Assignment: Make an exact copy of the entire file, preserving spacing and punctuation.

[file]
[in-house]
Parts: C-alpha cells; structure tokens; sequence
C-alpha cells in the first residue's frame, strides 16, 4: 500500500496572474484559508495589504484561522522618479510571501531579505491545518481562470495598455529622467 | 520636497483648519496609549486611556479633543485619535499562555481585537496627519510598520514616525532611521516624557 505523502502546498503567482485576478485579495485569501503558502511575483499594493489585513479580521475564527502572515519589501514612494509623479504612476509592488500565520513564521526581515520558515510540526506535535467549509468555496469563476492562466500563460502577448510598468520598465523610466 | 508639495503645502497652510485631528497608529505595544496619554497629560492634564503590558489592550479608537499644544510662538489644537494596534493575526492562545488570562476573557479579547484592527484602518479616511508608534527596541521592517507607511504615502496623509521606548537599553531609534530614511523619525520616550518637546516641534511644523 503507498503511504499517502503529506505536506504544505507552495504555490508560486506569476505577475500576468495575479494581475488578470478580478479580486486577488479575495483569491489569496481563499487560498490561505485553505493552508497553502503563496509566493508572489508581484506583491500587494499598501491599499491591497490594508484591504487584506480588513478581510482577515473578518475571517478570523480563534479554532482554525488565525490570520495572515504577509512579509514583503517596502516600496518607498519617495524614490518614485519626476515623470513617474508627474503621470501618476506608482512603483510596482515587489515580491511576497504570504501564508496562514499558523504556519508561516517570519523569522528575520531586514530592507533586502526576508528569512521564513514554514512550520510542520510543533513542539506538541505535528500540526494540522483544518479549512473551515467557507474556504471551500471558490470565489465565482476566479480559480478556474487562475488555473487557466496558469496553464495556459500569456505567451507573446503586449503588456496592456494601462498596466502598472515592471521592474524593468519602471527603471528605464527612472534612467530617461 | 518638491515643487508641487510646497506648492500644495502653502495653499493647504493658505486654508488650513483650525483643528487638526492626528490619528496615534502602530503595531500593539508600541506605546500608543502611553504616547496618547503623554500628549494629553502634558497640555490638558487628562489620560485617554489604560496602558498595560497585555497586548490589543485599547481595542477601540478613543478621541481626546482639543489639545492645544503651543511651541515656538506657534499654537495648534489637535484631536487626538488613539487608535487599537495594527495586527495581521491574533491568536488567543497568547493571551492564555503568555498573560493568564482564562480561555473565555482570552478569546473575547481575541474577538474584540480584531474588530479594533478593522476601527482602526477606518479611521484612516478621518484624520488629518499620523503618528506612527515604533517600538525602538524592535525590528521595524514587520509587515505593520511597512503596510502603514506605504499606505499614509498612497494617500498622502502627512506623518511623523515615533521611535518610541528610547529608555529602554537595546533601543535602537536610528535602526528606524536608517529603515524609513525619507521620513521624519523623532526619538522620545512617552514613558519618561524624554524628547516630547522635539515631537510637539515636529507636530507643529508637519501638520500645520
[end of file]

[in-house]
Parts: C-alpha cells; structure tokens; sequence
C-alpha cells in the first residue's frame, strides 16, 4: 500500500496572474484559508495589504484561522522618479510571501531579505491545518481562470495598455529622467 | 520636497483648519496609549486611556479633543485619535499562555481585537496627519510598520514616525532611521516624557 505523502502546498503567482485576478485579495485569501503558502511575483499594493489585513479580521475564527502572515519589501514612494509623479504612476509592488500565520513564521526581515520558515510540526506535535467549509468555496469563476492562466500563460502577448510598468520598465523610466 | 508639495503645502497652510485631528497608529505595544496619554497629560492634564503590558489592550479608537499644544510662538489644537494596534493575526492562545488570562476573557479579547484592527484602518479616511508608534527596541521592517507607511504615502496623509521606548537599553531609534530614511523619525520616550518637546516641534511644523 503507498503511504499517502503529506505536506504544505507552495504555490508560486506569476505577475500576468495575479494581475488578470478580478479580486486577488479575495483569491489569496481563499487560498490561505485553505493552508497553502503563496509566493508572489508581484506583491500587494499598501491599499491591497490594508484591504487584506480588513478581510482577515473578518475571517478570523480563534479554532482554525488565525490570520495572515504577509512579509514583503517596502516600496518607498519617495524614490518614485519626476515623470513617474508627474503621470501618476506608482512603483510596482515587489515580491511576497504570504501564508496562514499558523504556519508561516517570519523569522528575520531586514530592507533586502526576508528569512521564513514554514512550520510542520510543533513542539506538541505535528500540526494540522483544518479549512473551515467557507474556504471551500471558490470565489465565482476566479480559480478556474487562475488555473487557466496558469496553464495556459500569456505567451507573446503586449503588456496592456494601462498596466502598472515592471521592474524593468519602471527603471528605464527612472534612467530617461 | 518638491515643487508641487510646497506648492500644495502653502495653499493647504493658505486654508488650513483650525483643528487638526492626528490619528496615534502602530503595531500593539508600541506605546500608543502611553504616547496618547503623554500628549494629553502634558497640555490638558487628562489620560485617554489604560496602558498595560497585555497586548490589543485599547481595542477601540478613543478621541481626546482639543489639545492645544503651543511651541515656538506657534499654537495648534489637535484631536487626538488613539487608535487599537495594527495586527495581521491574533491568536488567543497568547493571551492564555503568555498573560493568564482564562480561555473565555482570552478569546473575547481575541474577538474584540480584531474588530479594533478593522476601527482602526477606518479611521484612516478621518484624520488629518499620523503618528506612527515604533517600538525602538524592535525590528521595524514587520509587515505593520511597512503596510502603514506605504499606505499614509498612497494617500498622502502627512506623518511623523515615533521611535518610541528610547529608555529602554537595546533601543535602537536610528535602526528606524536608517529603515524609513525619507521620513521624519523623532526619538522620545512617552514613558519618561524624554524628547516630547522635539515631537510637539515636529507636530507643529508637519501638520500645520